A week ago, I packed a suitcase, my parents came over to watch the kids while Jason worked, and I headed to a retreat center for the next 36 hours. On my own.
I spent my time resting, reading, praying, painting, resting some more, and wandering the grounds. When I got there, I turned on my camera and it was blinking “low battery.” I took that as a gift, walked around got some pictures in the first hour. Then when it died, I put it away with my suitcase and focused on where I was.
Everything in my mind stilled. I got a chance to look at some thought patterns that I have from a place of quiet. I got to dwell in God’s love.
One of my favorite unexpected things was the bit of freedom I tasted. If I wanted to go for a walk, I went for a walk. If I wanted to rest, I rested. If I wanted to paint or read, I did those things.
I wouldn’t trade this season of young kids for the world. I just didn’t realize how much of my life revolves around their schedules and needs. In normal life, if I want to rest, I need to pick a time that they are resting. If I want to read, I need to pick a time that they are resting or happily watching a show. If I want to go somewhere, I need to get all of our shoes on, make sure every one has gone potty or been give a fresh diaper. Then I need to think proactively about the needs that might come up while we are gone.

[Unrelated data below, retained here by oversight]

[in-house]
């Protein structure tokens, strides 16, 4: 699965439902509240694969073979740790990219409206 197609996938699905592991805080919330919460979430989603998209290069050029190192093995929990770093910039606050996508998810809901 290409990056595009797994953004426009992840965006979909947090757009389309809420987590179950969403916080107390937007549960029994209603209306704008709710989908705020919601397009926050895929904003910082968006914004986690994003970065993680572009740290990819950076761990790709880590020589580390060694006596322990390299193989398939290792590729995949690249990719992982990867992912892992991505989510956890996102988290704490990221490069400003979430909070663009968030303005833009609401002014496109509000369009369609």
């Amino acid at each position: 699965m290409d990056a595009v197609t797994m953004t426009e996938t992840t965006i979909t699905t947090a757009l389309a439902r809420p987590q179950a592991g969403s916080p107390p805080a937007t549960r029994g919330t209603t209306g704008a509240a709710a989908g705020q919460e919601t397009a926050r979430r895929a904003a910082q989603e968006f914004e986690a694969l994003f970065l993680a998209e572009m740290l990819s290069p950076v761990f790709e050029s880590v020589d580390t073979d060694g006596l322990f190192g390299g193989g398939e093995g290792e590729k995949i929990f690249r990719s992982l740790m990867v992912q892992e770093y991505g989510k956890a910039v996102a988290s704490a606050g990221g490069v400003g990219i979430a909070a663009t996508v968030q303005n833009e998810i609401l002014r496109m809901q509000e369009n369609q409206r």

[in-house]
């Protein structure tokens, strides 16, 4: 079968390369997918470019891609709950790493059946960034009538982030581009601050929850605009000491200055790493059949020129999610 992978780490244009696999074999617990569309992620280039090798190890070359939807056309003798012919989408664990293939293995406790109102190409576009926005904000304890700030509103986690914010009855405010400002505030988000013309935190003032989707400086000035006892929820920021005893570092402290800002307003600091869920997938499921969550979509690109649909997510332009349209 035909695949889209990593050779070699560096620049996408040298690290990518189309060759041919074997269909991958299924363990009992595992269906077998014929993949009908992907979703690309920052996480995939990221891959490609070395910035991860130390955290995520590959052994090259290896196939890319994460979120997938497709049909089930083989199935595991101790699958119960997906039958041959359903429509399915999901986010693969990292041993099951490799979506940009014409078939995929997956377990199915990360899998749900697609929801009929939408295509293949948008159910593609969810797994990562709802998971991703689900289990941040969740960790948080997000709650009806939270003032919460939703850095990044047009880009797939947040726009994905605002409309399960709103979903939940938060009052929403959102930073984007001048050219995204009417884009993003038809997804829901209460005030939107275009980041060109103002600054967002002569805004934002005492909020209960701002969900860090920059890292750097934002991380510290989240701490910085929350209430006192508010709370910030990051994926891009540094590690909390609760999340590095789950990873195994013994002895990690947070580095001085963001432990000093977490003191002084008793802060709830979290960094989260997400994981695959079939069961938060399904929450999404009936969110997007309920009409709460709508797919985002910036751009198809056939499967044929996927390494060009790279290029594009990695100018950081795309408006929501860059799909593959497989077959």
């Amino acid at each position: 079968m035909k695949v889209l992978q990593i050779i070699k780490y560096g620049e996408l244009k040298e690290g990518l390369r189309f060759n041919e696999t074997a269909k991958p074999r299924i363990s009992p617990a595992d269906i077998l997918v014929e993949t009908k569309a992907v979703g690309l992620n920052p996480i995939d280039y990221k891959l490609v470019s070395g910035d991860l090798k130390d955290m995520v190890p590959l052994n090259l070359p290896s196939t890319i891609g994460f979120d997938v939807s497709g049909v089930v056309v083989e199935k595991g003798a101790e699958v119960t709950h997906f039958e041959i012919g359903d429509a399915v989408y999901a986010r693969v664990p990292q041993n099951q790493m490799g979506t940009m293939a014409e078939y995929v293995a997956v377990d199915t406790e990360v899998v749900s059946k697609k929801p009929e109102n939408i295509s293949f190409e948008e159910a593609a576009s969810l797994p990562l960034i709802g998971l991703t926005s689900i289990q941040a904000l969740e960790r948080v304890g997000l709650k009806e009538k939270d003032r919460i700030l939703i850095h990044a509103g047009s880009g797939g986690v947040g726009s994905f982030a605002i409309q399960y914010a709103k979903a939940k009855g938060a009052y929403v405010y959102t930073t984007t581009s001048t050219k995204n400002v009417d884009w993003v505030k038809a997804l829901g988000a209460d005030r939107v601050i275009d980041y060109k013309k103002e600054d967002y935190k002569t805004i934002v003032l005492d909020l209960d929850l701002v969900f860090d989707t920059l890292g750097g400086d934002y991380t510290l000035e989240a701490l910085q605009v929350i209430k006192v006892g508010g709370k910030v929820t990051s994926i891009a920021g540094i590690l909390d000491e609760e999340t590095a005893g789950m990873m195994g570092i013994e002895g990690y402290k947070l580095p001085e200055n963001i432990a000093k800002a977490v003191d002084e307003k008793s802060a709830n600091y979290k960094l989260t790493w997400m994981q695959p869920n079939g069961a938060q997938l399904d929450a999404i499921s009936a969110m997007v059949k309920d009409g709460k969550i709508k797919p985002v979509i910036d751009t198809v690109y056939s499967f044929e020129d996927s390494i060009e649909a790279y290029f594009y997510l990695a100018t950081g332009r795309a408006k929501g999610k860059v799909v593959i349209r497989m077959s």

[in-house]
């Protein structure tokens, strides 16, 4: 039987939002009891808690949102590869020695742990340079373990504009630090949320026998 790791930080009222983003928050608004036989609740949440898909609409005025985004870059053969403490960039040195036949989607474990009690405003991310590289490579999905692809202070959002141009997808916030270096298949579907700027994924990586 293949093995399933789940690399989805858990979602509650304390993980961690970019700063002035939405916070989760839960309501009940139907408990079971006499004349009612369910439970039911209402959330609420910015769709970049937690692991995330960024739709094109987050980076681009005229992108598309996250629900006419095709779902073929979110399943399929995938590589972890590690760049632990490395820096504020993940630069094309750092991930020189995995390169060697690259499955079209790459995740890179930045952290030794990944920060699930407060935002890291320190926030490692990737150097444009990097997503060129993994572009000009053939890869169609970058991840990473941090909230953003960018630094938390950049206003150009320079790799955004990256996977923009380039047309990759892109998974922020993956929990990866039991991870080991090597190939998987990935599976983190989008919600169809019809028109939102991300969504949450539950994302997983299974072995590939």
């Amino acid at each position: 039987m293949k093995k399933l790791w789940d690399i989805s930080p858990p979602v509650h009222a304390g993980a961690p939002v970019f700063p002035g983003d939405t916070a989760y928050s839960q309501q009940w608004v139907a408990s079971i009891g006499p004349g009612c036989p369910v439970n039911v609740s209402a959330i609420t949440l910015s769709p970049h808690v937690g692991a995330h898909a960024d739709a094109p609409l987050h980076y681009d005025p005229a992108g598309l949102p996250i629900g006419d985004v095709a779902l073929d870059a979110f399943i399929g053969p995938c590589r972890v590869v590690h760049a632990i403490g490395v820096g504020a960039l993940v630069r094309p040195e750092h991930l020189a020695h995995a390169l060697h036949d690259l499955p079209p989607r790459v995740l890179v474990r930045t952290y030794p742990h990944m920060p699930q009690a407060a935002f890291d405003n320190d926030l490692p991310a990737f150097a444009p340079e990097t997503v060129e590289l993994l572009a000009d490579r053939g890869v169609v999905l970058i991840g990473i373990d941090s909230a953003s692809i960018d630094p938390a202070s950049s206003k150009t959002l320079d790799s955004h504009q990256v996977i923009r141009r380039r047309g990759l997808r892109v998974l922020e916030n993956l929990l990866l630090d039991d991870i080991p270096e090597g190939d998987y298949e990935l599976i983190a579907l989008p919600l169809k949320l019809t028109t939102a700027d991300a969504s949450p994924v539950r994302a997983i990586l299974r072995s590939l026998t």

For those 36ish hours, I got to just be.
The presence to each moment that I experienced while I was at the retreat is something that I’m trying to bring back to daily life.
If I am rocking Ruby, I’m trying to be mentally present instead of thinking ahead to my to-do list for nap time. If I’m hanging out with Judah, I’m trying to be fully there in the moment with him. If I’m cooking dinner, I’m trying to notice the smells, sounds, tastes. When I drive I am paying attention to the feel of the wheel in my hands, to the houses and trees that go by.
It’s a discipline of slowing down and living the abundance of every moment. Good or bad.